But there are ingredient spreads that the PBMs have built into those prices, as well as very high admin fees. The patient who is uninsured or underinsured will save money, but until you strip out those admin fees and that ingredient spread, they’re not saving as much as they could.

DDC products, because they’re sponsored by the largest PBMs in the country using their networks, pricing spreads, and admin fees, generate $5 billion in annual profit for PBMs and programs like GoodRx.

Did you say $5 billion? Wow.

Between 60 and 100 companies are marketing these drug discount cards under a plethora of names. In some instances, it’s the same PBM and the same program. There are basically only five PBMs in the market today — following our exit four years ago — that still sponsor and administer these drug discount card programs.

So GoodRx isn’t some kind of disruptive organization demonstrating transparency, but rather just another way for PBMs to make money by working with consumers directly instead of through an insurance company?

That’s correct. GoodRx gives comparison prices across different pharmacy chains. I mentioned that there is price disparity across the pharmacy chains, but there is also price disparity across the PBMs that administer the drug discount card programs. PBM A will have a different price on an ingredient versus PBM B.

The GoodRx model looks at the discount card program pricing across multiple PBMs to give the lowest price — of those inflated prices — that all the PBMs are charging. It is a form of transparency, but it’s really not true price transparency because it is not providing the actual cost to the PBM on that drug.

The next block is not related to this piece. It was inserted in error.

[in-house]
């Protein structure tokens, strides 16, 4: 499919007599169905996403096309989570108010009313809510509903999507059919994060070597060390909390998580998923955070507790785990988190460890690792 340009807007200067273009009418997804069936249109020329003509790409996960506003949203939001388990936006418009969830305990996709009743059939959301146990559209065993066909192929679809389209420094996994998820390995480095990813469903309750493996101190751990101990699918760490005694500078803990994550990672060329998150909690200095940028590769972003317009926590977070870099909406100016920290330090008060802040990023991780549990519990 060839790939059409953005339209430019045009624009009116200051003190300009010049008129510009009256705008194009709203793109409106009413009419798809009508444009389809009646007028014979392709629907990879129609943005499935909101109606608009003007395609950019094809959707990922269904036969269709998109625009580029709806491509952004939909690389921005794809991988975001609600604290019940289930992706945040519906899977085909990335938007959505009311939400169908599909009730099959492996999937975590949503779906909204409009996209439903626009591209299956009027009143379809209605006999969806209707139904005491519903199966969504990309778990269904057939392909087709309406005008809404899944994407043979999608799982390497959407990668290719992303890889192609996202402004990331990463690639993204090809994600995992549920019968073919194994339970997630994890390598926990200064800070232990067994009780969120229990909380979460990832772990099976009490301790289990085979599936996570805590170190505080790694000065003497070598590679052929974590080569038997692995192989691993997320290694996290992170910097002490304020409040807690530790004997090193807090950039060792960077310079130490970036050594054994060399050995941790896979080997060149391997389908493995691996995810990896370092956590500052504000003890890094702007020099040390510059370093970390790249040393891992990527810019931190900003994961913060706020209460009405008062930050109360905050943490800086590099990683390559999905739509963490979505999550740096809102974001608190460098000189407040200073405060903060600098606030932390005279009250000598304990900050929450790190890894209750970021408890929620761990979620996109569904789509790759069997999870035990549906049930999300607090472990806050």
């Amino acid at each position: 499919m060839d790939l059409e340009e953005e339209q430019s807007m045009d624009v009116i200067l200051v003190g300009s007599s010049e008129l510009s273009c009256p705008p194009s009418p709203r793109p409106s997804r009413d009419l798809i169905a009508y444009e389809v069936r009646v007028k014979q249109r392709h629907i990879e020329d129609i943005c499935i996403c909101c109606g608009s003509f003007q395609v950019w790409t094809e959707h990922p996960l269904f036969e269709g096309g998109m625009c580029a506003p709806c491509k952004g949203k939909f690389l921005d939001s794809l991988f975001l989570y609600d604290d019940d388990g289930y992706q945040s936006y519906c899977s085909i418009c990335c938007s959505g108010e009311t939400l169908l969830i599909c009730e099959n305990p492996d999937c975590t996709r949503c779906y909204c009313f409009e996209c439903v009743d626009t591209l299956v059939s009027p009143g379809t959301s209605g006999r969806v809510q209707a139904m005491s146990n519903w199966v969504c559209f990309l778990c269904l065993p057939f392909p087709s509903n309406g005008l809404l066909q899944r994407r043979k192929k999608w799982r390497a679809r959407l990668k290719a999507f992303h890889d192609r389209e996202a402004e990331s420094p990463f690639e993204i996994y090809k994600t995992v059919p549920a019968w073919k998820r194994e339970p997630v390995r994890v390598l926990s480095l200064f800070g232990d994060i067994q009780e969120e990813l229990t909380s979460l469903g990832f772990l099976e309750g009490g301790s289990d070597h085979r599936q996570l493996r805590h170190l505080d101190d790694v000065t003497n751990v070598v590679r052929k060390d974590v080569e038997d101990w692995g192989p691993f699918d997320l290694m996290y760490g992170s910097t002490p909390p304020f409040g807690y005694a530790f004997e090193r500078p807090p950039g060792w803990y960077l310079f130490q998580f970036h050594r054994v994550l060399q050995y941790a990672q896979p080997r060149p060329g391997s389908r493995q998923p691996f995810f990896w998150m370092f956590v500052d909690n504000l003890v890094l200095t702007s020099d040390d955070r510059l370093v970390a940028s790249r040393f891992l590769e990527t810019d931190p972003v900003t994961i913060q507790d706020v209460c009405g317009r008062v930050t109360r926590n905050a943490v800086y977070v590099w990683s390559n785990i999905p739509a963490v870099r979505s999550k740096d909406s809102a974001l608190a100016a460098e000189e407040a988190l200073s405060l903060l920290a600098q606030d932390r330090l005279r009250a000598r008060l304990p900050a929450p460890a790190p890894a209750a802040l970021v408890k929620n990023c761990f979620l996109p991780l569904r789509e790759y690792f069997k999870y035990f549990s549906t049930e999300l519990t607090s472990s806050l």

Our model strips out all the ingredient spread. We strip out all the administrative fees that are built into these prices. It’s delivering the price that the PBM is paying themselves to the pharmacy down directly to the consumer. We’re undercutting and disrupting that entire drug discount card market with our tool.

Why did you decide to work with prescribers rather than consumers?

The primary objective of physicians is to get their patient on therapy, get them well, and create a better health outcome. They have a dog in the hunt because essentially their scores will increase based on their ability to get that patient well and have a positive outcome.

Physicians prescribe a drug based on a familiarity of the condition. Physicians have no idea whatsoever what the cost of the medication is. They leave that up to the patient to find out at the pharmacy. In many instances, the patient is hit with sticker shock.